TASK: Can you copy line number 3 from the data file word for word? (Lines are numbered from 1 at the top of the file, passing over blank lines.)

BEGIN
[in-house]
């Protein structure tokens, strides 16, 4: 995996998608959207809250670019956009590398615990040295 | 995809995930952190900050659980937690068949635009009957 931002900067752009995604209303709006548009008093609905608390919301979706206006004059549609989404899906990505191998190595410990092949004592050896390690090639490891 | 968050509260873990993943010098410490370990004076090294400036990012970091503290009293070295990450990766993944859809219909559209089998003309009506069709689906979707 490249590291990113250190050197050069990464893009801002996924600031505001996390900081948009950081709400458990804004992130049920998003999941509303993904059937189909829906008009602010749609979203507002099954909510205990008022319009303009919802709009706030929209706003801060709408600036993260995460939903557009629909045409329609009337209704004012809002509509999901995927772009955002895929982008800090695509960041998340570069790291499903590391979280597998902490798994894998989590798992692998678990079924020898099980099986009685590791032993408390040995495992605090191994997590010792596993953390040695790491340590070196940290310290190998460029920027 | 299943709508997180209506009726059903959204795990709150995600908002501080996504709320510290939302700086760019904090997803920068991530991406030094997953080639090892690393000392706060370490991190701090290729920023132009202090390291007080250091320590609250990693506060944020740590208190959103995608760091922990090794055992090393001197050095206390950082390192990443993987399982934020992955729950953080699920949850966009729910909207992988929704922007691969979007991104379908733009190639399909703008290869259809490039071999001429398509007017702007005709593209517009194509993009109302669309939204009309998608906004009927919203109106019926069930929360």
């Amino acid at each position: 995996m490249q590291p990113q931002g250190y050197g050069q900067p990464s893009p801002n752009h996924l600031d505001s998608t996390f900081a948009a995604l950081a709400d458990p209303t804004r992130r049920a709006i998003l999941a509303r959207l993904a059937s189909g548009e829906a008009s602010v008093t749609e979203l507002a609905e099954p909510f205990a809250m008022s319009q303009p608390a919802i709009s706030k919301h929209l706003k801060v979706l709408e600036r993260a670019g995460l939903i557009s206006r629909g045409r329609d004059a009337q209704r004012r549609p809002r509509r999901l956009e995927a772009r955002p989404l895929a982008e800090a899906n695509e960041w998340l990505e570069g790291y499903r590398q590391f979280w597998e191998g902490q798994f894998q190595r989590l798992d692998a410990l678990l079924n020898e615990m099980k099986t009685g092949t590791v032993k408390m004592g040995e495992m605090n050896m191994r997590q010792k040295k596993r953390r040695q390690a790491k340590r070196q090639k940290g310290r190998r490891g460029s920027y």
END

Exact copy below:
């Amino acid at each position: 995996m490249q590291p990113q931002g250190y050197g050069q900067p990464s893009p801002n752009h996924l600031d505001s998608t996390f900081a948009a995604l950081a709400d458990p209303t804004r992130r049920a709006i998003l999941a509303r959207l993904a059937s189909g548009e829906a008009s602010v008093t749609e979203l507002a609905e099954p909510f205990a809250m008022s319009q303009p608390a919802i709009s706030k919301h929209l706003k801060v979706l709408e600036r993260a670019g995460l939903i557009s206006r629909g045409r329609d004059a009337q209704r004012r549609p809002r509509r999901l956009e995927a772009r955002p989404l895929a982008e800090a899906n695509e960041w998340l990505e570069g790291y499903r590398q590391f979280w597998e191998g902490q798994f894998q190595r989590l798992d692998a410990l678990l079924n020898e615990m099980k099986t009685g092949t590791v032993k408390m004592g040995e495992m605090n050896m191994r997590q010792k040295k596993r953390r040695q390690a790491k340590r070196q090639k940290g310290r190998r490891g460029s920027y």